Agenda item

Progress Update on the Affordable Homes Programme

To provide Housing sub-committee with details of changes to the Affordable Homes Programme and provide an update on delivery of affordable homes in 2021/22 and plans for 2022/23.


The sub-committee received a report which provided details of changes to the Affordable Homes Programme and an update on the delivery of affordable homes in 2021/22 and plans for 2022/23.


By the end of 2021/22 it was expected that 1,916 affordable homes would have been delivered as part of the affordable homes programme, including 573 homes directly delivered by the Authority.  This represented a 135% improvement on the ten years prior to the programme starting.


The Our North Tyneside Plan 2021-25, agreed by full Council in September 2021, had increased the affordable homes delivery target from 3,000 (as set in October 2013) homes to 5,000 homes and confirmed a commitment to reduce the number of derelict properties across the borough.  To meet this challenge, the homes would be delivered in two phases.


Phase one would see the delivery of a further 2,000 affordable homes bringing the phase one total to 4,000 by 2032.  This would include the delivery of a ten-year Housing Revenue Account (HRA) plan that would deliver around 350 new Council homes, utilising new technology to reduce carbon emissions, supporting the Authority’s work in response to the climate emergency declaration.


The sub-committee was informed that Phase two of the plan would consist of several workstreams to deliver the additional 1,000 homes, including:

·         Identifying potential ‘windfall’ opportunities for both the Authority and private developers;

·         Exploring the potential of brownfield sites that could be used to provide new affordable homes;

·         Increasing the number of derelict properties that are brought back as affordable homes; and

·         Further increasing the delivery of affordable homes through the North Tyneside Trading Company Limited


In 2021/22, 266 new affordable homes were delivered.  A full breakdown of the overall delivery programme was appended to the report.  The Authority, through the HRA, had built 12 new homes and converted 11 empty homes into 7 affordable homes in 2021/22.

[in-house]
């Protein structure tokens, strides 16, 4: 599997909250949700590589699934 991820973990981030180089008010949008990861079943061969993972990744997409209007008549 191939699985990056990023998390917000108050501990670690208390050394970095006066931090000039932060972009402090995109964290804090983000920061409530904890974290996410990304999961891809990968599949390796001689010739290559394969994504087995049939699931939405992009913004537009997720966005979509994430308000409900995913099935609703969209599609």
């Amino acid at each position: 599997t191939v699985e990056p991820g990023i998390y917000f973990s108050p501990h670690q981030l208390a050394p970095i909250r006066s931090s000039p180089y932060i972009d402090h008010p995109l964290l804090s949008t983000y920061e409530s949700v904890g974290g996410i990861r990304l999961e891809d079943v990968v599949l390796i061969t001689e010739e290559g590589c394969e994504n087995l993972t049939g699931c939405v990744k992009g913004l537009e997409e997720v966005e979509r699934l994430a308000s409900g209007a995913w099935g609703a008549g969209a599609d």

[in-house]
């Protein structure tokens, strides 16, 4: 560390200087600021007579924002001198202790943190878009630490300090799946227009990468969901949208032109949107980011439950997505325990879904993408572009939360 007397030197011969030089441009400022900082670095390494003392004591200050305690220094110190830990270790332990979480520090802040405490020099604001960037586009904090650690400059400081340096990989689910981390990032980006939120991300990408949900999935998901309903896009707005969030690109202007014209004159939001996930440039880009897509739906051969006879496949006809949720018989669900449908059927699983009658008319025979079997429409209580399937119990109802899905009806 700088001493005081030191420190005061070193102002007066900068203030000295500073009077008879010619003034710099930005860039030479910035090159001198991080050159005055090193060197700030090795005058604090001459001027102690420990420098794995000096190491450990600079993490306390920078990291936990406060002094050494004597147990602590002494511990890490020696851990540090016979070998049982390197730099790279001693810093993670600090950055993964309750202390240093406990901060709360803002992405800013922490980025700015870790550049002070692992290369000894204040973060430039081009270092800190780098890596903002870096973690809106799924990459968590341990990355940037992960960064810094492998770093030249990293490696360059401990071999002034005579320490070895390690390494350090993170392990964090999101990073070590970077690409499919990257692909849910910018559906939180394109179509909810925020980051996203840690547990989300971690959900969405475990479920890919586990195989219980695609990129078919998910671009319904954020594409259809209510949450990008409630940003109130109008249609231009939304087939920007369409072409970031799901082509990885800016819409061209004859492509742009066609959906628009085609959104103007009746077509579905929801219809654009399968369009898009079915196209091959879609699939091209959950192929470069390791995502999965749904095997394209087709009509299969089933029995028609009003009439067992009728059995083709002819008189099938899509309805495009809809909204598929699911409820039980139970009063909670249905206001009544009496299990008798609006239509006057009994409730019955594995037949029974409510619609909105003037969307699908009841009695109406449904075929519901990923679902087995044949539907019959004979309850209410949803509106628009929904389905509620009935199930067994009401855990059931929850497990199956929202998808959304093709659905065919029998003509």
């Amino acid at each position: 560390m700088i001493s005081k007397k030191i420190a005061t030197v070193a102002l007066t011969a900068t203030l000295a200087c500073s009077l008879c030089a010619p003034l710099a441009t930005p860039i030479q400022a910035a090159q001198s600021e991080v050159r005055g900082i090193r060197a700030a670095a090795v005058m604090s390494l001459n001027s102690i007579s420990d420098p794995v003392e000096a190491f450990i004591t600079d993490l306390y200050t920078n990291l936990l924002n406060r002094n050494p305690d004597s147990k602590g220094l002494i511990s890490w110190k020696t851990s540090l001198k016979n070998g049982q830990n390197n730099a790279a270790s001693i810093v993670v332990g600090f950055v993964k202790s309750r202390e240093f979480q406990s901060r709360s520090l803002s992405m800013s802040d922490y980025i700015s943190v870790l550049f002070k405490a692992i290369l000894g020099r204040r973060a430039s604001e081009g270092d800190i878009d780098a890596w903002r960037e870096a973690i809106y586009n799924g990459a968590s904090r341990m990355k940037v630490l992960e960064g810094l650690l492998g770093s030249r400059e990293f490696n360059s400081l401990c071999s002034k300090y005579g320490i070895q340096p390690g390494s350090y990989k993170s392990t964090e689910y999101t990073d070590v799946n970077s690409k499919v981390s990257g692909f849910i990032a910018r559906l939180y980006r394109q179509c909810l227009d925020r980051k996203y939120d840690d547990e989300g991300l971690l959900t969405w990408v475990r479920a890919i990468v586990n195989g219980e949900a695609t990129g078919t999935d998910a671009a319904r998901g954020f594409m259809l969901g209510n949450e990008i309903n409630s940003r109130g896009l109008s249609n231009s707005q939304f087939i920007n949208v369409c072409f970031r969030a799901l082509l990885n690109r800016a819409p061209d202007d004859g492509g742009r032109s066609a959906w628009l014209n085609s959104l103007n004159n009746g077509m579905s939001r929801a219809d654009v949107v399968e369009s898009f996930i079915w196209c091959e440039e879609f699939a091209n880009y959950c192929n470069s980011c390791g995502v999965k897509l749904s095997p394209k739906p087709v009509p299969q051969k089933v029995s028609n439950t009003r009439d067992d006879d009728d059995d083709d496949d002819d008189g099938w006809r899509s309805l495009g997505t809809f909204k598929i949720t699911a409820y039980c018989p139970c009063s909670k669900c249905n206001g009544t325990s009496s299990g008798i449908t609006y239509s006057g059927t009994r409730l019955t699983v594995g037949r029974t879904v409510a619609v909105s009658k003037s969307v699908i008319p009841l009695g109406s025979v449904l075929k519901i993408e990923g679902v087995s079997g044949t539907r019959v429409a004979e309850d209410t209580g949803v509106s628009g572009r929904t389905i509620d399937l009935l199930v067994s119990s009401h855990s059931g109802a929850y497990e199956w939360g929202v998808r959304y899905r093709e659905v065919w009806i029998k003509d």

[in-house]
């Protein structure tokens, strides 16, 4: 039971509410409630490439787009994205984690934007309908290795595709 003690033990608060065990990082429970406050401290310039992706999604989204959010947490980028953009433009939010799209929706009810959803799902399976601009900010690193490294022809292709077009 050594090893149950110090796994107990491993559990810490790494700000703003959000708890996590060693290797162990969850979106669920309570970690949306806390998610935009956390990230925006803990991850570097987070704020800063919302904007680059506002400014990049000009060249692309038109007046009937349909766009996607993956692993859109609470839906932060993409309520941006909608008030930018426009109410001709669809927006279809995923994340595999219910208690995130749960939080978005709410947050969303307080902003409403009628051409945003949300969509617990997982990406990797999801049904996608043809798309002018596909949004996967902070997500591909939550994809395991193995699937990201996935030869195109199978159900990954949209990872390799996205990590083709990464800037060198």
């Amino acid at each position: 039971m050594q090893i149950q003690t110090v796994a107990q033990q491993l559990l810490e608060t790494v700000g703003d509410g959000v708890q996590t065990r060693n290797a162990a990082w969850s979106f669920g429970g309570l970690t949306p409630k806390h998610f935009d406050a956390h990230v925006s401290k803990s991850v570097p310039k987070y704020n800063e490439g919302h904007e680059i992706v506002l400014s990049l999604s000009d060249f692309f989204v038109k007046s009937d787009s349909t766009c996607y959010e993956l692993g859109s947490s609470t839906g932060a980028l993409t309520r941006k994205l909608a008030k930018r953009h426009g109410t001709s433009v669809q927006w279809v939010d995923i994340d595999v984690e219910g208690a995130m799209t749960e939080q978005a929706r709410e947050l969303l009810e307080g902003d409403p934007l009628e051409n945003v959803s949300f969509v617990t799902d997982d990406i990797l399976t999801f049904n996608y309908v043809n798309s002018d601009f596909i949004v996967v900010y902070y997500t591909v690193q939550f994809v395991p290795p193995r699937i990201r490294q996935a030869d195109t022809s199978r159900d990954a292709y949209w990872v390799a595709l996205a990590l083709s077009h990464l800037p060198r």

The Authority had continued to bring back derelict and empty homes for use as affordable homes.  This included targeting long-term properties and working with owners struggling to maintain their rental properties.  In 2021/22, 8 long-term empty properties were returned to use as affordable homes by the Authority.


It was highlighted that the Authority continued to work closely with Registered Providers and Care Providers to identify opportunities to meet housing need in the Borough.  One of the examples of this was the completion of 50 affordable homes by Riverside Housing on the site of West Chirton industrial estate, North Shields.  The homes were a mix of affordable rent and intermediate affordable housing.


The largest volume of homes within Phase One of the programme would be delivered by private developers who were subject to ever changing market conditions.  The decisions on when to bring forward large sites for development was not within the Authority’s direct control and the affordable homes programme was heavily reliant on the strategic sites at Murton Gap and Killingworth Moor coming forward.  In 2021/22 a total of 54 new homes had been delivered across North Tyneside by private developers.


It was noted that the North Tyneside Trading Company Limited, through its subsidiary company Aurora Affordable Homes, currently had plans in place to increase its asset base to 100 affordable homes in 2022/23 as part of Phase One of the Affordable Homes Programme.


It was expected that 275 affordable homes would be delivered in 2022/23.  The delivery programme for 2022/23 was appended to the report. 


A member asked if the Authority was ambitious in purchasing properties to add to its own stock.  It was explained that the Authority was not currently actively looking to purchase property but was committed to bringing derelict properties back into action.  The North Tyneside Trading Company, which was separate from the authority, was purchasing properties.  It was clarified that any property bought by the Trading Company would not be subject to Right to Buy, whereas properties owned by the Authority under the HRA were subject to Right to Buy, unless the property fell into one of the exempt categories.  Information was sought in relation to how many Right to Buy completions there were each year.  The officer in attendance agreed to circulate this data to sub-committee members.  It was also requested for information to be circulated on the number of empty properties in the borough and how this compared with previous years.


The Chair thanked the officer for the information provided.


It was agreed to note the progress of the delivery of the programme to date and the anticipated delivery going forward.





Supporting documents: